Described in many circles as the future of hard rock — heir apparent to legends like Black Sabbath and Metallica — Avenged Sevenfold enlisted a couple of other heavy acts and brought their smouldering show to rain riffs upon a rabid crowd at Canadian Tire Centre in Ottawa.
Opening the night were Welsh four-piece rock outfit Bullet for My Valentine, and the band got right to business, storming onto the stage amid flashing strobes and white light, unleashing the pounding opening riffs of "Your Betrayal" down onto fans pumping their fists and chanting "Bullet! Bullet!"
Standing in front of a large "BFMV" banner, the band blazed through an eight-pack of their best tracks from the last dozen years. A standout performance, "Waking the Demon" from 2008's Scream Aim Fire was tight, and provided some of the heaviest riffs of the entire evening.
When the lights fell for Breaking Benjamin to take the stage, the arena erupted into a chorus of whistling and shrieking. Opening strong, the band crept onto the stage to deliver the groovy, Tool-sounding hit "So Cold" from their 2004 album We Are Not Alone. Anchored by the impressive drumming of Shaun Foist, the band stood in front of a large draped banner, displaying a close-up of an eye peering down onto the band, as they performed a diverse array of material reaching as far back as 2004.
One of the coolest moments had to be an entertaining cover song montage that Breaking Benjamin put together mid-set. Crawling out onto the walkway that jutted into the crowd, frontman Benjamin Burnley confessed his love for all things geeky before drawing out a red light sabre, spinning and thrusting it over the crowd below him. With that the band broke into a very fun and impressively heavy version of Star Wars' "The Imperial March" that bled into a sturdy cover of "Schism" by Tool before meandering into Nirvana's "Smells Like Teen Spirit" and finally "Walk" by Pantera.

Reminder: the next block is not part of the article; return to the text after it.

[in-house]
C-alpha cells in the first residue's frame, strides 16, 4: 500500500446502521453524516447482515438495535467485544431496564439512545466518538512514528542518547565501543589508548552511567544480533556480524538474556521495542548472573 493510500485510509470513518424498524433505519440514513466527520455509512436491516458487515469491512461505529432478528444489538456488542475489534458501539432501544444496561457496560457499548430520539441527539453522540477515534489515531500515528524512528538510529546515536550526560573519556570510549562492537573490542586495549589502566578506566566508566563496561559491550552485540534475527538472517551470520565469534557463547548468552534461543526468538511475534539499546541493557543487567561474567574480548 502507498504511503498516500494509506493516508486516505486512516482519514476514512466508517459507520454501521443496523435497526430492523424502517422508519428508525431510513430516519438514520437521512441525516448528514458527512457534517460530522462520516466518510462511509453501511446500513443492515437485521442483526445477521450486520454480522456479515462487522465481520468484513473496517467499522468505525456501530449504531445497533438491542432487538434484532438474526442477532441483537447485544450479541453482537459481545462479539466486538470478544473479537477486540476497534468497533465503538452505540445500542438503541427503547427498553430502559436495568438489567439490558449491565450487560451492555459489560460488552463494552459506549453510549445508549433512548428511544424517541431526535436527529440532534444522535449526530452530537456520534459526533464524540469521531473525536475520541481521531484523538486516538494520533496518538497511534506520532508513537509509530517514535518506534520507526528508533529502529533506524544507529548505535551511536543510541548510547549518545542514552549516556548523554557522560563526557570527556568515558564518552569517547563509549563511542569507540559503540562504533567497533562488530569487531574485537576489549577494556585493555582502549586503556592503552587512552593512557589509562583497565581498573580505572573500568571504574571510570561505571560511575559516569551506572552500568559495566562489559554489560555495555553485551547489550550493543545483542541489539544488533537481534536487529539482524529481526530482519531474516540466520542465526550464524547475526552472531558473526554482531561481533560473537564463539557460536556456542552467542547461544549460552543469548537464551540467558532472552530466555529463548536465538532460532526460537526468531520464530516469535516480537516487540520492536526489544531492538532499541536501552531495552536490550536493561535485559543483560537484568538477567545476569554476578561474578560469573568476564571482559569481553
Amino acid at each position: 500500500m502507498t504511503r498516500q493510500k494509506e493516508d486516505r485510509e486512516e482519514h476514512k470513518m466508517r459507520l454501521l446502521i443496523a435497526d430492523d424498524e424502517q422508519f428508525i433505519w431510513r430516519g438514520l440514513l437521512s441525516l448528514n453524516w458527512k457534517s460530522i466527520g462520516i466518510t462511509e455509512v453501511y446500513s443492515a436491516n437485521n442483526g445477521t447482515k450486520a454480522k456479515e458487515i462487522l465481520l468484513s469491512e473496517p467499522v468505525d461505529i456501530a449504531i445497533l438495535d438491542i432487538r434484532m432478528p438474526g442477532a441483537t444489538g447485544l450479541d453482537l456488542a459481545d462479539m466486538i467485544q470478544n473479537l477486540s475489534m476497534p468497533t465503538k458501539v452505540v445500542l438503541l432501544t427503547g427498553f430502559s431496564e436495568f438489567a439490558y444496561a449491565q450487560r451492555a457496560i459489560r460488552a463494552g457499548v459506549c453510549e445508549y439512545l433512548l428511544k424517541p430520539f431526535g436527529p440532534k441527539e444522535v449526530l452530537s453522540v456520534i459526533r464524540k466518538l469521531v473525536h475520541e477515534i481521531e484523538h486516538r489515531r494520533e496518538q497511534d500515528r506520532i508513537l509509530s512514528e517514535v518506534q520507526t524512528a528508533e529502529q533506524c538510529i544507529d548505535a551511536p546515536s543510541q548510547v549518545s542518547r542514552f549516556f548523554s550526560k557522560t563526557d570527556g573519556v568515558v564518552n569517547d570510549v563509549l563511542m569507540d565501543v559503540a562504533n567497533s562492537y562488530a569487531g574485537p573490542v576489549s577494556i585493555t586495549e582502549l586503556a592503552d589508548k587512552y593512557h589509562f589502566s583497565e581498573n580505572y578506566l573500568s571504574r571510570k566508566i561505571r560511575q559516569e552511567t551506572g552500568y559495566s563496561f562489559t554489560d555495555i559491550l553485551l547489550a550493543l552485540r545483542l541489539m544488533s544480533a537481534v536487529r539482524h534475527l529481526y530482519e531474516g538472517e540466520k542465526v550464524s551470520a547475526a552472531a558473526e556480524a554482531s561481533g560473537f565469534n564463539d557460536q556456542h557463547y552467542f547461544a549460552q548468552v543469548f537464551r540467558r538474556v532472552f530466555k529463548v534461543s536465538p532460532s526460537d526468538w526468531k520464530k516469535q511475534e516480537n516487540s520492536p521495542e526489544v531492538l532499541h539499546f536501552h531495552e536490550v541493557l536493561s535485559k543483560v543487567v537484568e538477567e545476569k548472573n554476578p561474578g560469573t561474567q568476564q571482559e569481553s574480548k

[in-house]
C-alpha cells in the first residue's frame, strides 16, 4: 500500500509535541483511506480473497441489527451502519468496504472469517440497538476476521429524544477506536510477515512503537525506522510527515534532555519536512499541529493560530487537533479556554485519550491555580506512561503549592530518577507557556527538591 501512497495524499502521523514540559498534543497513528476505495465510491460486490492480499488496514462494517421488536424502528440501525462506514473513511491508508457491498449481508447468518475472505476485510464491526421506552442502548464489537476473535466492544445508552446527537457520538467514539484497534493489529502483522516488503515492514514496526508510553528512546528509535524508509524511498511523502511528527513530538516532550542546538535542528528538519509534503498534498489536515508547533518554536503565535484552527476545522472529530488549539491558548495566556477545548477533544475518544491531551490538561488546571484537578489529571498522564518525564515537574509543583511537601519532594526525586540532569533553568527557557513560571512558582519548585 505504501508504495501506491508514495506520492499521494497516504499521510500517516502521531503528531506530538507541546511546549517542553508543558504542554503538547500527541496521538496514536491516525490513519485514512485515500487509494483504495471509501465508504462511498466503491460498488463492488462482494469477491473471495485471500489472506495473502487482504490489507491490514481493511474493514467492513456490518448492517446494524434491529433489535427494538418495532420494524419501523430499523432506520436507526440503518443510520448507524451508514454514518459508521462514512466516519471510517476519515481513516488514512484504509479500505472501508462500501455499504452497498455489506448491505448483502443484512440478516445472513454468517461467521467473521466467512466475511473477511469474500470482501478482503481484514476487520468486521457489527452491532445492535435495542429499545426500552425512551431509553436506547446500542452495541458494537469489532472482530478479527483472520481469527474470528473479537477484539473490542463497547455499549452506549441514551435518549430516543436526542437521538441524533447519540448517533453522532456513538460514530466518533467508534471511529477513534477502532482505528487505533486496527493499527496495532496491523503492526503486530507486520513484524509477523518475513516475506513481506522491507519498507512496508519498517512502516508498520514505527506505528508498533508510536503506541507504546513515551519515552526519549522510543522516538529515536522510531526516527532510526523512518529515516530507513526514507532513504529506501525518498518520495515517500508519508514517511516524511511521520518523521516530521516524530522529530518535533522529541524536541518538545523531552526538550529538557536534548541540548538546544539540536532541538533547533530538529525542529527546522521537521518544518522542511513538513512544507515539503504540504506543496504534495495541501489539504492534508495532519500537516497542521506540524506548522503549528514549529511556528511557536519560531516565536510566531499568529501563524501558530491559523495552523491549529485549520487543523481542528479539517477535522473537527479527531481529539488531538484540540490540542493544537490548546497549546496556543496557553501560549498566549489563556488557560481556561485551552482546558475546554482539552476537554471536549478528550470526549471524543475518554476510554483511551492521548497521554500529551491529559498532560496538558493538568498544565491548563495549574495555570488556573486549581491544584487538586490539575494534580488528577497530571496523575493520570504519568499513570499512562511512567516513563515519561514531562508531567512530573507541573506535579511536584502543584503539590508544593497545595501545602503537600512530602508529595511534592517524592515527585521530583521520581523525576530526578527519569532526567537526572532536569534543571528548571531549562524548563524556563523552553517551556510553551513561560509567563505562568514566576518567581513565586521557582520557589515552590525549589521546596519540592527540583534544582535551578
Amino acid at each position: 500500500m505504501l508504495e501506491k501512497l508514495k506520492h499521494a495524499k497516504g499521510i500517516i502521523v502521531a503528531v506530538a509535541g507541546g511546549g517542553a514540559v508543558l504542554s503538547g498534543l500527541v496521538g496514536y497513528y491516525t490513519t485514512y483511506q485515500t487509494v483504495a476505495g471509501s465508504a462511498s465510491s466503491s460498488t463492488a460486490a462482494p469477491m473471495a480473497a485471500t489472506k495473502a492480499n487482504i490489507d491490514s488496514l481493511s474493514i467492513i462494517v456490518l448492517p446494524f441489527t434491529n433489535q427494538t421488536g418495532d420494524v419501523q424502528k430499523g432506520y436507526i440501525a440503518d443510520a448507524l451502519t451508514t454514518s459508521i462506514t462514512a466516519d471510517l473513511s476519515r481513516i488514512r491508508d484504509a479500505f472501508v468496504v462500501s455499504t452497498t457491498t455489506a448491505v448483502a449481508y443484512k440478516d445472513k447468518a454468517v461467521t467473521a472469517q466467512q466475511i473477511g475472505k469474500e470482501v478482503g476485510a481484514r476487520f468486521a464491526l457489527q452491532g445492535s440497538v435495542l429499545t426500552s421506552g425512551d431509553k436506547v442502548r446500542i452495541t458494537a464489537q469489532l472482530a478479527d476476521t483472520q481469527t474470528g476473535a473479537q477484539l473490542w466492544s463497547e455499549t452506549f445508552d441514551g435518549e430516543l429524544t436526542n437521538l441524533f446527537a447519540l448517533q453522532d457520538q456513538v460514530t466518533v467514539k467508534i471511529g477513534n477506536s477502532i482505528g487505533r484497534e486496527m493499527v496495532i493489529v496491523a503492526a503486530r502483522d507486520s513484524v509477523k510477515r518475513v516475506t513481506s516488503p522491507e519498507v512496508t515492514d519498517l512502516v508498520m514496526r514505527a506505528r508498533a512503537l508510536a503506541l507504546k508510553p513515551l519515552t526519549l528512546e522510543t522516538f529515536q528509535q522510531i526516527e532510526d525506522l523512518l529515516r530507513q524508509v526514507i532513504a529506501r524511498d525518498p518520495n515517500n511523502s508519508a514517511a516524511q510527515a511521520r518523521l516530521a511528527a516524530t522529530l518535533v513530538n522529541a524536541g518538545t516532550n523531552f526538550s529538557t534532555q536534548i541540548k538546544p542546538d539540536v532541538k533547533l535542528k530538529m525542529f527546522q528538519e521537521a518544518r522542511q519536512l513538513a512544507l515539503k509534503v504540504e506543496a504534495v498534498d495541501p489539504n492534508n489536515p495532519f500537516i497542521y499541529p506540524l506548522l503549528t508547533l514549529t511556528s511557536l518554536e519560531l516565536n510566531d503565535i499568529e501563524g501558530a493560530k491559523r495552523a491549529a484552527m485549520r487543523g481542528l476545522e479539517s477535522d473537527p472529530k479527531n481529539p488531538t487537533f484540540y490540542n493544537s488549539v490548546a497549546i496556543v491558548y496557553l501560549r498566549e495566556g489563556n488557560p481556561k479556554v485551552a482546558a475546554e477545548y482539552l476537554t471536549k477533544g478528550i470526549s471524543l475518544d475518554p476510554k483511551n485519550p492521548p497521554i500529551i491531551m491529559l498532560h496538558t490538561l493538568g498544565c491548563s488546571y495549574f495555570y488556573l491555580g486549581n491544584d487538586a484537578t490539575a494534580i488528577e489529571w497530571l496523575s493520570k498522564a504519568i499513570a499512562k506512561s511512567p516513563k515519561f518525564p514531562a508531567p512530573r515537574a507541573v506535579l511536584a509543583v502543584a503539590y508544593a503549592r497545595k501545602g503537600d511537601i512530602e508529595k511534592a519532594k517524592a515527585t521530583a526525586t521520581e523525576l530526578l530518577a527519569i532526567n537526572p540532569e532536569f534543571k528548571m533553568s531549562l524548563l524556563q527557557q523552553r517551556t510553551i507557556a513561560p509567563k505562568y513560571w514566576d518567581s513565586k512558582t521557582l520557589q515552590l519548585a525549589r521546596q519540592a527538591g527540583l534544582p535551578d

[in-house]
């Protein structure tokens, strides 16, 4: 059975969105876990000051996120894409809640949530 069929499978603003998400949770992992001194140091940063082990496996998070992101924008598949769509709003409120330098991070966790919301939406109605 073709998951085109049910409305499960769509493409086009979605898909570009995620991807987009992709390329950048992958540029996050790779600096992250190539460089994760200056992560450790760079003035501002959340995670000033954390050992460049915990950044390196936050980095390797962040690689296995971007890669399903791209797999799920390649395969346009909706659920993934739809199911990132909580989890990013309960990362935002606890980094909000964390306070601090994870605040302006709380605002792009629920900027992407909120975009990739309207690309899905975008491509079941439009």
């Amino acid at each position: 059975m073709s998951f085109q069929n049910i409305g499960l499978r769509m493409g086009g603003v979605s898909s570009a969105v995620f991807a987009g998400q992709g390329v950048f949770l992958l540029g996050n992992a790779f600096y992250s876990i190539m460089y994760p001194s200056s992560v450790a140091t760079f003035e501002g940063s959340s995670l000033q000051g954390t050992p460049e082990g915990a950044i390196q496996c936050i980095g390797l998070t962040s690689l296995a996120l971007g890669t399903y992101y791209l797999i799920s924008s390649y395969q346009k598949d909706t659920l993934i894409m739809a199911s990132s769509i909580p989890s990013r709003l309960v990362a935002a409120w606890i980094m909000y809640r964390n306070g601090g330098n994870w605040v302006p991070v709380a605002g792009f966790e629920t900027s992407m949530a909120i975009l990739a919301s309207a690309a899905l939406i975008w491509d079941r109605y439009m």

The Breaking Benjamin performance was very tight was and enveloped in some very impressive drumming, and while there were some exceptions, the music was usually executed a lot more heavily than their studio versions.
With a chorus of "Seven-Fold! Seven-Fold!" bellowing throughout the arena, flashing lights illuminated the large on-screen bat skull logos of Avenged Sevenfold, while the dark, sci-fi synth riffs of the band's 2016 hit "The Stage" — title track from their polarizing 2016 album — pulsated into the crowd. Then the band exploded onto the stage, riffs flying to leap into what would be close to two hours of music.
The band chose to unleash most of their biggest hits and the frenzied crowd devoured every note of songs like "Beast and the Harlot" and "Hail to the King" and went "bat-shit crazy" for "Bat Country." The 2010 title track "Nightmare" proved to be a standout of the night, with the powerful opening guitar riffs tantalizing the crowd while a spooky animated montage of snakes, goat skulls, pentagrams and bird-headed reapers danced on screens behind them.
The production got more bizarre for newer track "God Damn," with these creepy, animated dancing eyeballs floating atop what seemed like tendrils of nerve endings, before showing retro-looking footage of kids walking and cycling in the streets, all with giant eyeballs as heads. For audience members who may have been particularly toasted, this was either the coolest or most horrifying concert production ever.
Vocalist M. Shadows took several opportunities to interact with the crowd, gushing about Canada, making fun of MTV and vocalizing his poutine support. After the exploding cosmos production that accompanied their performance of "Higher," there seemed to be a technical malfunction with a large animatronic on-stage spaceman, who disappeared near the start of the song. "Spaceman is fired," declared Shadows at the end of the song.
Delving into a cover song of their own, Avenged Sevenfold performed Pink Floyd's timeless classic "Wish you Were Here." While the instrumentation was impressive, the vocal delivery style and range does not seem well-suited to the song. While the majority of fans probably thought the performance was mind-blowing, those who hold the song dear to their hearts may have deemed it an atrocity.
While the set did have its share of impressive songs from the "A7X" catalogue (although "Almost Easy" was markedly absent), there were gaps, where several other songs didn't feel up to the standards that Avenged Sevenfold have set for themselves, and at times felt like less inspired filler. So if the band are to be the future of hard rock, one of the few newer heavy bands that can fill an arena, let's hope they have a couple of career-defining new albums in their future. They really could use some better material to elevate a performance of this magnitude.